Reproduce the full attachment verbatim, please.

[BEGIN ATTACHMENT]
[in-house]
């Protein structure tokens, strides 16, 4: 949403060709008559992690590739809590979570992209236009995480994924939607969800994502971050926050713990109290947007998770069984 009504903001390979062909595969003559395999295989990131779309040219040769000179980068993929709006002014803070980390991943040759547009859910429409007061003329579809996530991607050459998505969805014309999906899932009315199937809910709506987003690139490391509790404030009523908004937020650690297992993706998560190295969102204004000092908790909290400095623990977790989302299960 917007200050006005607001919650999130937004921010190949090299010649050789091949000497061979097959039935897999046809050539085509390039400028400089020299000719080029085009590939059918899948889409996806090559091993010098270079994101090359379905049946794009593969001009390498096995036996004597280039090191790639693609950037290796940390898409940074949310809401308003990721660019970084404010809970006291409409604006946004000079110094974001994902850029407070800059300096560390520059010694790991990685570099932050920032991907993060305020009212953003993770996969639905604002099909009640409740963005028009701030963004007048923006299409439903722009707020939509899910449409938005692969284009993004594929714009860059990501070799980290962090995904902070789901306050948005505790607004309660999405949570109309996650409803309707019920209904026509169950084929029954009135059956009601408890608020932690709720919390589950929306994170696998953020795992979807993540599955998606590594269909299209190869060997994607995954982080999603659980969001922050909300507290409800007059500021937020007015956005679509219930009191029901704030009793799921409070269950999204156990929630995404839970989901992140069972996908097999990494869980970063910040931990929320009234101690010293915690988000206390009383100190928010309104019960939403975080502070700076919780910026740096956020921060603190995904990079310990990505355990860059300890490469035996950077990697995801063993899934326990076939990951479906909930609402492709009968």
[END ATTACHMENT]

[in-house]
């Protein structure tokens, strides 16, 4: 949403060709008559992690590739809590979570992209236009995480994924939607969800994502971050926050713990109290947007998770069984 009504903001390979062909595969003559395999295989990131779309040219040769000179980068993929709006002014803070980390991943040759547009859910429409007061003329579809996530991607050459998505969805014309999906899932009315199937809910709506987003690139490391509790404030009523908004937020650690297992993706998560190295969102204004000092908790909290400095623990977790989302299960 917007200050006005607001919650999130937004921010190949090299010649050789091949000497061979097959039935897999046809050539085509390039400028400089020299000719080029085009590939059918899948889409996806090559091993010098270079994101090359379905049946794009593969001009390498096995036996004597280039090191790639693609950037290796940390898409940074949310809401308003990721660019970084404010809970006291409409604006946004000079110094974001994902850029407070800059300096560390520059010694790991990685570099932050920032991907993060305020009212953003993770996969639905604002099909009640409740963005028009701030963004007048923006299409439903722009707020939509899910449409938005692969284009993004594929714009860059990501070799980290962090995904902070789901306050948005505790607004309660999405949570109309996650409803309707019920209904026509169950084929029954009135059956009601408890608020932690709720919390589950929306994170696998953020795992979807993540599955998606590594269909299209190869060997994607995954982080999603659980969001922050909300507290409800007059500021937020007015956005679509219930009191029901704030009793799921409070269950999204156990929630995404839970989901992140069972996908097999990494869980970063910040931990929320009234101690010293915690988000206390009383100190928010309104019960939403975080502070700076919780910026740096956020921060603190995904990079310990990505355990860059300890490469035996950077990697995801063993899934326990076939990951479906909930609402492709009968």